Share this article via these popular social media networks DiggDigg RedditReddit GoogleGoogle

Memory Foam Mattress Review
Newsletters :: SpaceDaily :: SpaceWar :: TerraDaily :: Energy Daily
XML Feeds :: Space News :: Earth News :: War News :: Solar Energy News

NSF-funded Team Samples Antarctic Lake Beneath the Ice Sheet
Washington DC (SPX) Feb 04, 2013
In a first-of-its-kind feat of science and engineering, a National Science Foundation (NSF)-funded research team has successfully drilled through 800 meters (2,600 feet) of Antarctic ice to reach a subglacial lake and retrieve water and sediment samples that have been isolated from direct contact with the atmosphere for many thousands of years. Scientists and drillers with the interdiscipl ... read more

Warning of emergency alert system hacks

No health effects from Fukushima: Japan researcher

Aid trickles into tsunami-hit Solomons despite aftershocks

Smartphones, tablets help UW researchers improve storm forecasts

Researchers strain to improve electrical material and it's worth it

Explosive breakthrough in research on molecular recognition

Indra Develops The First High-Resolution Passive Radar System

ORNL scientists solve mercury mystery

Landslides delivered preferred upstream habitats for coho salmon

Middle East river basin has lost Dead Sea-sized quantity of water

Scientists confirm tetrahedral model of the molecular structure of water

NASA Satellites Find Freshwater Losses in Middle East

Antarctic subglacial lake may soon reveal its secrets

Sunlight stimulates release of carbon dioxide from permafrost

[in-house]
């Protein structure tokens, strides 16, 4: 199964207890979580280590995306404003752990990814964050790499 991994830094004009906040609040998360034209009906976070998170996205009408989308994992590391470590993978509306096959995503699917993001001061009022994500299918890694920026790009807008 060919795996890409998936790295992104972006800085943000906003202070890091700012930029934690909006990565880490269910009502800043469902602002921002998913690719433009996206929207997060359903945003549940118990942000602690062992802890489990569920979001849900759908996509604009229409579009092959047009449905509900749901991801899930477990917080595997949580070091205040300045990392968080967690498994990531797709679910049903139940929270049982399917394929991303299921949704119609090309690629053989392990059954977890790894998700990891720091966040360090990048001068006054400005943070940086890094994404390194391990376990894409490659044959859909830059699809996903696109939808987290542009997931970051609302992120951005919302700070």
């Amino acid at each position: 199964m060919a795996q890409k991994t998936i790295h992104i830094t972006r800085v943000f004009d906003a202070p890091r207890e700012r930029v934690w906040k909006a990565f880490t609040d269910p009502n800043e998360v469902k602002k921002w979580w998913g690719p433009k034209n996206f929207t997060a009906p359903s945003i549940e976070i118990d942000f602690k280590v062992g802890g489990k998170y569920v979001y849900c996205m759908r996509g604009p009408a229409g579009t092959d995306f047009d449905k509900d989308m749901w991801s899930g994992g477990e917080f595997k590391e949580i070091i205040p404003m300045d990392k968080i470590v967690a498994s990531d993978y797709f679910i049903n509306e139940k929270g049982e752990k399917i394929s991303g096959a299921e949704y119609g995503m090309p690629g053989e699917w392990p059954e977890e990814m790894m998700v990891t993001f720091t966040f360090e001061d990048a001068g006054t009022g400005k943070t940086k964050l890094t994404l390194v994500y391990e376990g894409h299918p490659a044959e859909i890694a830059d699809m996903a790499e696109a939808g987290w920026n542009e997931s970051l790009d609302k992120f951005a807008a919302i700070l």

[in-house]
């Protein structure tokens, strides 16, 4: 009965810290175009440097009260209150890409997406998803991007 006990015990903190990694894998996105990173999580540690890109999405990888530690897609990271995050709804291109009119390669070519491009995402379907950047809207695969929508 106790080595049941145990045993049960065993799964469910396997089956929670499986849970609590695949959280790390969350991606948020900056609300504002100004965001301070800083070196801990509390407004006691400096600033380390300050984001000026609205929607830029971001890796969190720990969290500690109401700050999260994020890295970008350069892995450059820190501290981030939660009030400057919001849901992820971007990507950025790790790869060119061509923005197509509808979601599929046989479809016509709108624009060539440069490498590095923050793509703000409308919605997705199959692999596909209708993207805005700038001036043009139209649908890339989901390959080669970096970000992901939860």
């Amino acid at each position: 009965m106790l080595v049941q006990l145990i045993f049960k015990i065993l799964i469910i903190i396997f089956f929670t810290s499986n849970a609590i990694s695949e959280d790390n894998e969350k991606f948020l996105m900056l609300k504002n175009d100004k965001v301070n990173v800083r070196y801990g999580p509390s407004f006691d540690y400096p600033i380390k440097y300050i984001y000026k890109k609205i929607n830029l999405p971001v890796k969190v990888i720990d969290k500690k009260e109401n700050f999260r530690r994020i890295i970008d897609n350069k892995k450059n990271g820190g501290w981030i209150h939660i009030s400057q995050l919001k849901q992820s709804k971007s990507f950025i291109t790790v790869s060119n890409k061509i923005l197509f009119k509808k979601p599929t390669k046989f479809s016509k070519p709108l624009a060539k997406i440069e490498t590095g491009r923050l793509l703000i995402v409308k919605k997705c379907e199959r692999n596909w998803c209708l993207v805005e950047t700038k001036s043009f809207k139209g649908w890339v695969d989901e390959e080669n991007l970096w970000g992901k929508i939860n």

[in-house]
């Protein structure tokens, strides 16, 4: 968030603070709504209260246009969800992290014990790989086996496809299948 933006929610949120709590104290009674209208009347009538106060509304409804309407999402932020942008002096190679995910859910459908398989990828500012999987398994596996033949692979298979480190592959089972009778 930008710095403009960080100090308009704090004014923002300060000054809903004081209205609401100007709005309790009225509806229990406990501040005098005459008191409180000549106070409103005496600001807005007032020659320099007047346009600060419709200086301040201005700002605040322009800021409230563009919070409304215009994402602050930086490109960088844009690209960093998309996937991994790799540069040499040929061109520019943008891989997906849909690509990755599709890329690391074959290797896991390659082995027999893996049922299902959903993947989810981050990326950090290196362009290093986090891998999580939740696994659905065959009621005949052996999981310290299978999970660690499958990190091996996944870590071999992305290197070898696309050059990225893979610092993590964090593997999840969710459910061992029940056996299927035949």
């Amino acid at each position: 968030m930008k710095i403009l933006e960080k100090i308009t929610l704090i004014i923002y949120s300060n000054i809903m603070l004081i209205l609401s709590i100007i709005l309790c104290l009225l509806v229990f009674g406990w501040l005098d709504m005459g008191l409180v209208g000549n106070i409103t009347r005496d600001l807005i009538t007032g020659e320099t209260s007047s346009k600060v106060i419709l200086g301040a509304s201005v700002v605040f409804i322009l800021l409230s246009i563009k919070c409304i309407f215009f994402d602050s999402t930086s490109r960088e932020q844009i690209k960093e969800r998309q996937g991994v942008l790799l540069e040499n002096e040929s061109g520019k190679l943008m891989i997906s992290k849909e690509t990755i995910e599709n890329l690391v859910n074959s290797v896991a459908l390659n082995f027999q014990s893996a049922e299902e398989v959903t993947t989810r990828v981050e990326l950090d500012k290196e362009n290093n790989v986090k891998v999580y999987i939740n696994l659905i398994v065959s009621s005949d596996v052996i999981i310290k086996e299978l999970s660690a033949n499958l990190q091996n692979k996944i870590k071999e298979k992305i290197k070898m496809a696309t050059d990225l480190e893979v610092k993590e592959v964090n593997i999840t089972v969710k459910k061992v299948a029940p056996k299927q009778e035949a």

Volcano location could be greenhouse-icehouse key

Features Of Southeast European Human Ancestors Influenced By Lack Of Episodic Glaciations

Mexico to slaughter a half million chickens over bird flu

Agrichemical giant Syngenta faults EU bee plan

X-rays reveal uptake of nanoparticles by soya bean crops

Widely used nanoparticles enter soybean plants from farm soil

Mystery gold gifts for tsunami-wracked Japan port

Shimmering water reveals cold volcanic vent in Antarctic waters

Cargo container research to improve buildings' ability to withstand tsunamis

Powerful aftershocks rattle Solomon Islands

Pistorius shooting puts spotlight on S.African gun violence

US warns of tensions on Sudan-S.Sudan border

Jane Goodall: chimp scientist turned activist

Plane carrying Guinea army delegation crashes in Liberia

Bilingual babies get good at grammar

UF researchers include humans in most comprehensive tree of life to date

The last Neanderthals of southern Iberia did not coexist with modern humans

Computer helping save lost languages

The content herein, unless otherwise known to be public domain, are Copyright 1995-2014 - Space Media Network. AFP, UPI and IANS news wire stories are copyright Agence France-Presse, United Press International and Indo-Asia News Service. ESA Portal Reports are copyright European Space Agency. All NASA sourced material is public domain. Additional copyrights may apply in whole or part to other bona fide parties. Advertising does not imply endorsement,agreement or approval of any opinions, statements or information provided by Space Media Network on any Web page published or hosted by Space Media Network. Privacy Statement